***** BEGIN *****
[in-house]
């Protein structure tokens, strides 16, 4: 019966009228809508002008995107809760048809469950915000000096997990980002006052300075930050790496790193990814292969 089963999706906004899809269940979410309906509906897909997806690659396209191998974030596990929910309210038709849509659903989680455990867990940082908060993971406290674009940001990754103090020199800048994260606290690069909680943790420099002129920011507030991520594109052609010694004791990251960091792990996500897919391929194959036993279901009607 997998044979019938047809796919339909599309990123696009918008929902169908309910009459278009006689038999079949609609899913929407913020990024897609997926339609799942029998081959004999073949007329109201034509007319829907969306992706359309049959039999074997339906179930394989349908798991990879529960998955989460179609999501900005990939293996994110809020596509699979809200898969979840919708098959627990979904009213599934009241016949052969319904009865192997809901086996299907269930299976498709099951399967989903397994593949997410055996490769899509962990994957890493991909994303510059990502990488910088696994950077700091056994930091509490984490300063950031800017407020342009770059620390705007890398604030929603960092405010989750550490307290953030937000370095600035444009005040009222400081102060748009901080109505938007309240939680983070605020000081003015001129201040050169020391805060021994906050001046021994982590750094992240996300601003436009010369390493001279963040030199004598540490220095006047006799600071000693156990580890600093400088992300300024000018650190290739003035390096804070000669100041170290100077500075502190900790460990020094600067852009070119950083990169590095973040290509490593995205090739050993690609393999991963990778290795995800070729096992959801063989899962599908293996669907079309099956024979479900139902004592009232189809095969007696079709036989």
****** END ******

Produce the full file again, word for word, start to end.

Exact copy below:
[in-house]
């Protein structure tokens, strides 16, 4: 019966009228809508002008995107809760048809469950915000000096997990980002006052300075930050790496790193990814292969 089963999706906004899809269940979410309906509906897909997806690659396209191998974030596990929910309210038709849509659903989680455990867990940082908060993971406290674009940001990754103090020199800048994260606290690069909680943790420099002129920011507030991520594109052609010694004791990251960091792990996500897919391929194959036993279901009607 997998044979019938047809796919339909599309990123696009918008929902169908309910009459278009006689038999079949609609899913929407913020990024897609997926339609799942029998081959004999073949007329109201034509007319829907969306992706359309049959039999074997339906179930394989349908798991990879529960998955989460179609999501900005990939293996994110809020596509699979809200898969979840919708098959627990979904009213599934009241016949052969319904009865192997809901086996299907269930299976498709099951399967989903397994593949997410055996490769899509962990994957890493991909994303510059990502990488910088696994950077700091056994930091509490984490300063950031800017407020342009770059620390705007890398604030929603960092405010989750550490307290953030937000370095600035444009005040009222400081102060748009901080109505938007309240939680983070605020000081003015001129201040050169020391805060021994906050001046021994982590750094992240996300601003436009010369390493001279963040030199004598540490220095006047006799600071000693156990580890600093400088992300300024000018650190290739003035390096804070000669100041170290100077500075502190900790460990020094600067852009070119950083990169590095973040290509490593995205090739050993690609393999991963990778290795995800070729096992959801063989899962599908293996669907079309099956024979479900139902004592009232189809095969007696079709036989």